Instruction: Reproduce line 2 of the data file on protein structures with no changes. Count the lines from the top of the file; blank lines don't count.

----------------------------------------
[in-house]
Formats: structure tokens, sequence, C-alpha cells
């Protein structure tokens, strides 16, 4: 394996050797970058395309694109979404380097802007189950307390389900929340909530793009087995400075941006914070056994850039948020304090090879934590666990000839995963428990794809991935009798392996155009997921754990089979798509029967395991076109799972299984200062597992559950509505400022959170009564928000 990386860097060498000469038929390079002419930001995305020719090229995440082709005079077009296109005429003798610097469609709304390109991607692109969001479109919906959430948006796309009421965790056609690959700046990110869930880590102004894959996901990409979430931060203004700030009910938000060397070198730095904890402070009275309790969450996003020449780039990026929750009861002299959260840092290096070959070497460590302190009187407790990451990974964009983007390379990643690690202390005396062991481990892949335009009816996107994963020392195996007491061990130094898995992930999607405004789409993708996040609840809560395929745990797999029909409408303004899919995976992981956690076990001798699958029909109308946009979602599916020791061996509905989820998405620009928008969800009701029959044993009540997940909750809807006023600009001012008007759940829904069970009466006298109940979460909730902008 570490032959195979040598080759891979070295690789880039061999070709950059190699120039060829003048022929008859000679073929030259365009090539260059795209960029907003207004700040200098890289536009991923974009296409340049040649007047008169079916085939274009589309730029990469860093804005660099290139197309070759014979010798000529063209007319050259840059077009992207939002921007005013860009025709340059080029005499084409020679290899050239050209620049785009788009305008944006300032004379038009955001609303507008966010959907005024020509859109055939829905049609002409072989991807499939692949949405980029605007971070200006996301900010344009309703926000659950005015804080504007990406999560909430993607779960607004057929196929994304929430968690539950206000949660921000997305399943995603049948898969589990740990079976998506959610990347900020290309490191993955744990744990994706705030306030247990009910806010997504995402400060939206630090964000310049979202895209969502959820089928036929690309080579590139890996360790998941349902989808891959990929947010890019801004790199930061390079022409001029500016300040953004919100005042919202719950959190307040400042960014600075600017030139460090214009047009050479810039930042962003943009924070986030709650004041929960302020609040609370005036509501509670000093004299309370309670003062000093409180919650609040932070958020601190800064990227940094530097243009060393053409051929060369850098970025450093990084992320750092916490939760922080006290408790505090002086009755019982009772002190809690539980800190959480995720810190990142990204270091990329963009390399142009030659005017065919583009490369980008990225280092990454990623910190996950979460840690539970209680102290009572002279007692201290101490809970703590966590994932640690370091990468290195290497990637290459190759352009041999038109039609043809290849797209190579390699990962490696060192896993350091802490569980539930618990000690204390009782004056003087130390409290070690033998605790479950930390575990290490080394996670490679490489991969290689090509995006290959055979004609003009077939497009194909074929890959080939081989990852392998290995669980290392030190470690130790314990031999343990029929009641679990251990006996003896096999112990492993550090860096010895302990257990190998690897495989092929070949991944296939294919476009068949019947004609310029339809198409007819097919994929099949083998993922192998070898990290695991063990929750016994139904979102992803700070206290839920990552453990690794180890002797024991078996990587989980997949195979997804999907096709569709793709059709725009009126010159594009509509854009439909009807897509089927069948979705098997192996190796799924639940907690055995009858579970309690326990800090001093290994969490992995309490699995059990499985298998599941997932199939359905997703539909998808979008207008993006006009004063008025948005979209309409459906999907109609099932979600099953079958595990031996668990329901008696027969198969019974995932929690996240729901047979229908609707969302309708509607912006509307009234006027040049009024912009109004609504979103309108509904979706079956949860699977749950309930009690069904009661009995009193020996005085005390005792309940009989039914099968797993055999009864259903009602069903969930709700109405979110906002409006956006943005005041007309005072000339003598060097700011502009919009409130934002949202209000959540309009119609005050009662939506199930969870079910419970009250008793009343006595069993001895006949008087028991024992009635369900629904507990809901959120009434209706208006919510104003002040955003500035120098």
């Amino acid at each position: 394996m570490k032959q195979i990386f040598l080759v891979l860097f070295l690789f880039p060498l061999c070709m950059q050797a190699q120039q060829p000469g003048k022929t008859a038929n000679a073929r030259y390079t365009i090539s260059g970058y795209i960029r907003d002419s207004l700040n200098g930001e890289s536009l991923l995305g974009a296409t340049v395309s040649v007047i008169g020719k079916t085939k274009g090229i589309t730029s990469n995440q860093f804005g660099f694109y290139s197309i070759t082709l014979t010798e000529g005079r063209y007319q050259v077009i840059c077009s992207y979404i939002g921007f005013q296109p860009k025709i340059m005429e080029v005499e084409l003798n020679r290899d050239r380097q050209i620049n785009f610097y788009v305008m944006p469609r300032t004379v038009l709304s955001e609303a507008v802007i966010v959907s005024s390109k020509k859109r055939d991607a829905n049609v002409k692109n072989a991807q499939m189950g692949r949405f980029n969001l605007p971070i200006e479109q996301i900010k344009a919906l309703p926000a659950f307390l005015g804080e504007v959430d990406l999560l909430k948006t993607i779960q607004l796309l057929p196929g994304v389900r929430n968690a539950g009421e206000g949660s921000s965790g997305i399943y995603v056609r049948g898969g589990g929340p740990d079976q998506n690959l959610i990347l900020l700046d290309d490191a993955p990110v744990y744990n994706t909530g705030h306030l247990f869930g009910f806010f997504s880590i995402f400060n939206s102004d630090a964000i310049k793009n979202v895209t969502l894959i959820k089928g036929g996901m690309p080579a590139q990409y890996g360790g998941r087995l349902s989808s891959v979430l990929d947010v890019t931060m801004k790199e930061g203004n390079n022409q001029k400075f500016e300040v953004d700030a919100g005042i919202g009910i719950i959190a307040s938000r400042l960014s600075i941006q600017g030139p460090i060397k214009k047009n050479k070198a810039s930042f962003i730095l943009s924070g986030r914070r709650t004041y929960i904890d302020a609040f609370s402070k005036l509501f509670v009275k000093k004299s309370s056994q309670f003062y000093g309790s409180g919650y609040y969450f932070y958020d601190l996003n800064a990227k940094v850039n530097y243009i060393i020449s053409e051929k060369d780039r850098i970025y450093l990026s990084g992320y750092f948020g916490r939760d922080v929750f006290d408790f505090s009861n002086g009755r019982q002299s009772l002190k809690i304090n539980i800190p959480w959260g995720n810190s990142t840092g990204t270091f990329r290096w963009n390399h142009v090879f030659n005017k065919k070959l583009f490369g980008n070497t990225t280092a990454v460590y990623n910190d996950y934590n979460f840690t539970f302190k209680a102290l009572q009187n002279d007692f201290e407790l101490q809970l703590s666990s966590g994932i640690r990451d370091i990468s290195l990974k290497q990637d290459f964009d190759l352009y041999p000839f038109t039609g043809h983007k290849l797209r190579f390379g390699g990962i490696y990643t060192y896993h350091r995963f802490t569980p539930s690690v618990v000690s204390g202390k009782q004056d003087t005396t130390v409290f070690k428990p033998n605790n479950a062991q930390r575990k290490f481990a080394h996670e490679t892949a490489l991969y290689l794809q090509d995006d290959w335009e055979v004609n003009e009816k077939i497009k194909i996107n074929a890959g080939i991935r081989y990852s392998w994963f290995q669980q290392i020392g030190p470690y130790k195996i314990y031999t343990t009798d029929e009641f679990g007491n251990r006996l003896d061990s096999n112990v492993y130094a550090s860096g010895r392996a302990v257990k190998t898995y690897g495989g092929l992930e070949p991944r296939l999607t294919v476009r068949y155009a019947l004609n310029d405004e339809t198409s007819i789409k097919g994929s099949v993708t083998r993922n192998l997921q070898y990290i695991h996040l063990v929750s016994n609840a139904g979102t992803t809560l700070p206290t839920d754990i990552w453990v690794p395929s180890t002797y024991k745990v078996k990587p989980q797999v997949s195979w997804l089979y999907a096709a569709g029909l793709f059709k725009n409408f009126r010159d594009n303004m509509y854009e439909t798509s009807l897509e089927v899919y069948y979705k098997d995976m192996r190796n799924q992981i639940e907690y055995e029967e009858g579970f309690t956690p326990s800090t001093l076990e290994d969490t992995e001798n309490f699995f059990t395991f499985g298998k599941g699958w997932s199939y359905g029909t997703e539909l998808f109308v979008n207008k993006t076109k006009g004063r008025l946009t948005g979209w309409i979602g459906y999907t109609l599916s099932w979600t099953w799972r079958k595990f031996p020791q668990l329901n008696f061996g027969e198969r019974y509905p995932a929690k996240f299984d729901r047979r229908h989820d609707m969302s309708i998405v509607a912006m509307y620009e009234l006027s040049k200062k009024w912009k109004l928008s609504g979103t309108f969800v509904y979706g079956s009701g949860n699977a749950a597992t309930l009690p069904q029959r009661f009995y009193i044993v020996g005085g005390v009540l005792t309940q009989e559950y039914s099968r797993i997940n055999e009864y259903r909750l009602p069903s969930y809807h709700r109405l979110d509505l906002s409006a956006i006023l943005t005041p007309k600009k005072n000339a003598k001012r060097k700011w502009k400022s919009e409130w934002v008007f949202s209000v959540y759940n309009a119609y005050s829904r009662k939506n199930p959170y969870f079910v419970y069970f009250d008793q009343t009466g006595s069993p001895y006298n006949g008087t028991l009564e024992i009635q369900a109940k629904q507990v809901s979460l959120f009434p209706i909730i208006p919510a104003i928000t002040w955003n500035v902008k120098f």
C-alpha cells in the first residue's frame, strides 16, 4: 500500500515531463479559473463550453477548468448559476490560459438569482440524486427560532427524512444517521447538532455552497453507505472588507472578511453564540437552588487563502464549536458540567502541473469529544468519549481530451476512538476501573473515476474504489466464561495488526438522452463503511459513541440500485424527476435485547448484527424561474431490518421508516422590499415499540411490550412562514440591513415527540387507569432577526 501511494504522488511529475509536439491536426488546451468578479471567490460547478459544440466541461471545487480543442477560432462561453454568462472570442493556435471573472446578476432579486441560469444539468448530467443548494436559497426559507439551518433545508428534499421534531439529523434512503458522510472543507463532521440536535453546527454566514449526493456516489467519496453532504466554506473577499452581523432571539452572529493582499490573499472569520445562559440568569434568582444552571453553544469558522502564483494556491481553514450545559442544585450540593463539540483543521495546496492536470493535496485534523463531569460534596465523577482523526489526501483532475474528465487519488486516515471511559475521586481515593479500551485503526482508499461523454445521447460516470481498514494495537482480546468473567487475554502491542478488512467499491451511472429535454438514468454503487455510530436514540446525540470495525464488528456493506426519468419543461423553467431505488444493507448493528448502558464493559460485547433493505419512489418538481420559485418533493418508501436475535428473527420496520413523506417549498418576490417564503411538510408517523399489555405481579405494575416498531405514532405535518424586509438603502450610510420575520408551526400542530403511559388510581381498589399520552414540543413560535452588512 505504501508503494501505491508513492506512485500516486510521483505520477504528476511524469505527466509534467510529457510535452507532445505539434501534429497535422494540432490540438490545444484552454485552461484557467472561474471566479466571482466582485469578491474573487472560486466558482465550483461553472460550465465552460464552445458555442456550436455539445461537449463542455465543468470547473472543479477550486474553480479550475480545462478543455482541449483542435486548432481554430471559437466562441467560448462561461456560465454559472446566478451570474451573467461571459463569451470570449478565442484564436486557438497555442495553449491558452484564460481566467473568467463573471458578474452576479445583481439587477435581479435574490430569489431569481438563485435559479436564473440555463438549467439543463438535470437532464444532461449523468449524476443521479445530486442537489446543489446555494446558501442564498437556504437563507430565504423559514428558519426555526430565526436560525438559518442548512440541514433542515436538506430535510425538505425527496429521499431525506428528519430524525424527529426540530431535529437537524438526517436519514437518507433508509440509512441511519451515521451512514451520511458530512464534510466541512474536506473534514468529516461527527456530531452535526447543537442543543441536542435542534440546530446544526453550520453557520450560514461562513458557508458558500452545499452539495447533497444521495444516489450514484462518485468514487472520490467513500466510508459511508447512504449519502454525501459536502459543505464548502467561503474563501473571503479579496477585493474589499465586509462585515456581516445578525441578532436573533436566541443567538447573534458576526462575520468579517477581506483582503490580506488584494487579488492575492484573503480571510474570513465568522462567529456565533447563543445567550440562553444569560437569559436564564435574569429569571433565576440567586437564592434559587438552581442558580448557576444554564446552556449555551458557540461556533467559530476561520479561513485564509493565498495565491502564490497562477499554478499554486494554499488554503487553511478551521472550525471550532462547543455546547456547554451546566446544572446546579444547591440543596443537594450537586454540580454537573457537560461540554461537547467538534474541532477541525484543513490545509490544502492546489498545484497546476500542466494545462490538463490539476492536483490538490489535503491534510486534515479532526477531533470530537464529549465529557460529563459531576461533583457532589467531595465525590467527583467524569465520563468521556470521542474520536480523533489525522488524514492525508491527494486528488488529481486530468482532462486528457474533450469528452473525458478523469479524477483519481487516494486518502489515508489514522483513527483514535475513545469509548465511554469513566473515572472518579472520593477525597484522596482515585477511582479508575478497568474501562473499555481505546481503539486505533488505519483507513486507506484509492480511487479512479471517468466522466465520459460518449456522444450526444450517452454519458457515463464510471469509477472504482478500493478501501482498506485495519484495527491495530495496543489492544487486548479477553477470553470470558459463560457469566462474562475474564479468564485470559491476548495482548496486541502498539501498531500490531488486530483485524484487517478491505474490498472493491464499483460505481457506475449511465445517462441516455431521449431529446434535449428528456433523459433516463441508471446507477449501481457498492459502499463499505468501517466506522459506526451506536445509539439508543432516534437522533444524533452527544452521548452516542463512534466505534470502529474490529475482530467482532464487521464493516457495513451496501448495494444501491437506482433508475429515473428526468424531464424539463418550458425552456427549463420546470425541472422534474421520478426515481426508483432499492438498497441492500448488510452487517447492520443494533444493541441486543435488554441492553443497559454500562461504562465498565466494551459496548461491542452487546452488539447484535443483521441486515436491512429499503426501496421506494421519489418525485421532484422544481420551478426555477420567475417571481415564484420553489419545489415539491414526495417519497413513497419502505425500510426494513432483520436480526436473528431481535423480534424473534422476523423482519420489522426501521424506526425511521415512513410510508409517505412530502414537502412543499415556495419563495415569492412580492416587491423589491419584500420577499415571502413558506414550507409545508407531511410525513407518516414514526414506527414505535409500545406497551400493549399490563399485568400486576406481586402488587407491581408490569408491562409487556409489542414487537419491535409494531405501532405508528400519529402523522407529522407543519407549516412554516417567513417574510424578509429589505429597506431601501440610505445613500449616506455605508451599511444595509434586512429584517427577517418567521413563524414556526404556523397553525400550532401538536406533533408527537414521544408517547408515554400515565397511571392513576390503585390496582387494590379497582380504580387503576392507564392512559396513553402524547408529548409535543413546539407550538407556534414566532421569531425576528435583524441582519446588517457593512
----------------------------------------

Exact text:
Formats: structure tokens, sequence, C-alpha cells